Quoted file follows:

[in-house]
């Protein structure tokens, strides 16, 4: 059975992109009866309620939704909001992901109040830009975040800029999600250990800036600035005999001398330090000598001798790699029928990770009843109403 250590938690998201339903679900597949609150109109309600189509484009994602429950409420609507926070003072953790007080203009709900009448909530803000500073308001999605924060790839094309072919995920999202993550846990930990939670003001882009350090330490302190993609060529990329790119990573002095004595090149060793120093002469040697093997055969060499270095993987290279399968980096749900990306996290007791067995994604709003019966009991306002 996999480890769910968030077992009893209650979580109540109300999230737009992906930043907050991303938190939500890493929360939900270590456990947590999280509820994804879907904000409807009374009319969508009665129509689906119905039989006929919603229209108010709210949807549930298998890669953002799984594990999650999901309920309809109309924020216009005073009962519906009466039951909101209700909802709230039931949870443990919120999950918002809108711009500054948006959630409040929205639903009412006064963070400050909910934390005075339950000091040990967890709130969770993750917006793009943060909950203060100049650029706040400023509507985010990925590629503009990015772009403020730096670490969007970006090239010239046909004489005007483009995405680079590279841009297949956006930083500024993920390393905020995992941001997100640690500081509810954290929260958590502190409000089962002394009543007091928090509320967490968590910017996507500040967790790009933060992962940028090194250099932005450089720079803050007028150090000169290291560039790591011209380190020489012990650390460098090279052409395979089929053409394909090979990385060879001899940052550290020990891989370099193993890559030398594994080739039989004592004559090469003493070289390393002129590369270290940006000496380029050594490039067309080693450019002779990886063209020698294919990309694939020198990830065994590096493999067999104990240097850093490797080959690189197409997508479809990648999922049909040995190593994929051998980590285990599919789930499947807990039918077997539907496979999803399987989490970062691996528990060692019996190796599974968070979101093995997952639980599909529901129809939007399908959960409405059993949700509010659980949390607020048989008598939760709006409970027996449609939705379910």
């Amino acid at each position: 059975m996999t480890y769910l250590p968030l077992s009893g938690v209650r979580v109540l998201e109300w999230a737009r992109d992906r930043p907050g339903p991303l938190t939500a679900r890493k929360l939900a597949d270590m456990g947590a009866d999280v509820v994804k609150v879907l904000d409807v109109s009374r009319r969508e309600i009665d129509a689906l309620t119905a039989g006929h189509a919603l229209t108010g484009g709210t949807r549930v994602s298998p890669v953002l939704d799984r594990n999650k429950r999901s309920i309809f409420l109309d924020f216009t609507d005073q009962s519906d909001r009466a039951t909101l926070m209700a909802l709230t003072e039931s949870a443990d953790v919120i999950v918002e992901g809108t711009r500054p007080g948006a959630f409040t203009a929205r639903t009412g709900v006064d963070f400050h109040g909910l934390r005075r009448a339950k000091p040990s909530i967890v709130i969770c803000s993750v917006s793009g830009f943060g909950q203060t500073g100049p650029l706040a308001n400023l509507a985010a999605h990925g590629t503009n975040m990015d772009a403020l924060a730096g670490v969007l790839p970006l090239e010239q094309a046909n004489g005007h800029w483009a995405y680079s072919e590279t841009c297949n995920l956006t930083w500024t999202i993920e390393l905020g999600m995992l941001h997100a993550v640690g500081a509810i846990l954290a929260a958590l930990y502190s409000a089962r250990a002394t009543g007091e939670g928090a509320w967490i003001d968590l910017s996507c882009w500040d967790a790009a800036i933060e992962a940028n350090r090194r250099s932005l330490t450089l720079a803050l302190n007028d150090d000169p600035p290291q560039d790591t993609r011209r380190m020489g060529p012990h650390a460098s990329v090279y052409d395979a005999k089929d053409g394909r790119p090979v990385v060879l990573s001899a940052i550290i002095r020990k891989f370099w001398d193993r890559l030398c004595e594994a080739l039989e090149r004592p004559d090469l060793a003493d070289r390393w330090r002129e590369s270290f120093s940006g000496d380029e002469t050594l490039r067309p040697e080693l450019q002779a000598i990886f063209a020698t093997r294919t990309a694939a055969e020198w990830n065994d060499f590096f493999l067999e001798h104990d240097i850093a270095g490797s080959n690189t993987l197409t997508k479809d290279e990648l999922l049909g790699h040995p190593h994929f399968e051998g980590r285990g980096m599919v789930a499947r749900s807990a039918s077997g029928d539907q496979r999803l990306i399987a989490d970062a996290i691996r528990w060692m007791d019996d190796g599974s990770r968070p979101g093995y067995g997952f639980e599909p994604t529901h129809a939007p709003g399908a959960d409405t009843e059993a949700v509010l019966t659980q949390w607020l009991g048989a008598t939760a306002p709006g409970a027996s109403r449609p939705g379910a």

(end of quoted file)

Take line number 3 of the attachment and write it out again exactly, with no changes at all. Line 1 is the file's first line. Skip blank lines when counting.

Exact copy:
């Amino acid at each position: 059975m996999t480890y769910l250590p968030l077992s009893g938690v209650r979580v109540l998201e109300w999230a737009r992109d992906r930043p907050g339903p991303l938190t939500a679900r890493k929360l939900a597949d270590m456990g947590a009866d999280v509820v994804k609150v879907l904000d409807v109109s009374r009319r969508e309600i009665d129509a689906l309620t119905a039989g006929h189509a919603l229209t108010g484009g709210t949807r549930v994602s298998p890669v953002l939704d799984r594990n999650k429950r999901s309920i309809f409420l109309d924020f216009t609507d005073q009962s519906d909001r009466a039951t909101l926070m209700a909802l709230t003072e039931s949870a443990d953790v919120i999950v918002e992901g809108t711009r500054p007080g948006a959630f409040t203009a929205r639903t009412g709900v006064d963070f400050h109040g909910l934390r005075r009448a339950k000091p040990s909530i967890v709130i969770c803000s993750v917006s793009g830009f943060g909950q203060t500073g100049p650029l706040a308001n400023l509507a985010a999605h990925g590629t503009n975040m990015d772009a403020l924060a730096g670490v969007l790839p970006l090239e010239q094309a046909n004489g005007h800029w483009a995405y680079s072919e590279t841009c297949n995920l956006t930083w500024t999202i993920e390393l905020g999600m995992l941001h997100a993550v640690g500081a509810i846990l954290a929260a958590l930990y502190s409000a089962r250990a002394t009543g007091e939670g928090a509320w967490i003001d968590l910017s996507c882009w500040d967790a790009a800036i933060e992962a940028n350090r090194r250099s932005l330490t450089l720079a803050l302190n007028d150090d000169p600035p290291q560039d790591t993609r011209r380190m020489g060529p012990h650390a460098s990329v090279y052409d395979a005999k089929d053409g394909r790119p090979v990385v060879l990573s001899a940052i550290i002095r020990k891989f370099w001398d193993r890559l030398c004595e594994a080739l039989e090149r004592p004559d090469l060793a003493d070289r390393w330090r002129e590369s270290f120093s940006g000496d380029e002469t050594l490039r067309p040697e080693l450019q002779a000598i990886f063209a020698t093997r294919t990309a694939a055969e020198w990830n065994d060499f590096f493999l067999e001798h104990d240097i850093a270095g490797s080959n690189t993987l197409t997508k479809d290279e990648l999922l049909g790699h040995p190593h994929f399968e051998g980590r285990g980096m599919v789930a499947r749900s807990a039918s077997g029928d539907q496979r999803l990306i399987a989490d970062a996290i691996r528990w060692m007791d019996d190796g599974s990770r968070p979101g093995y067995g997952f639980e599909p994604t529901h129809a939007p709003g399908a959960d409405t009843e059993a949700v509010l019966t659980q949390w607020l009991g048989a008598t939760a306002p709006g409970a027996s109403r449609p939705g379910a």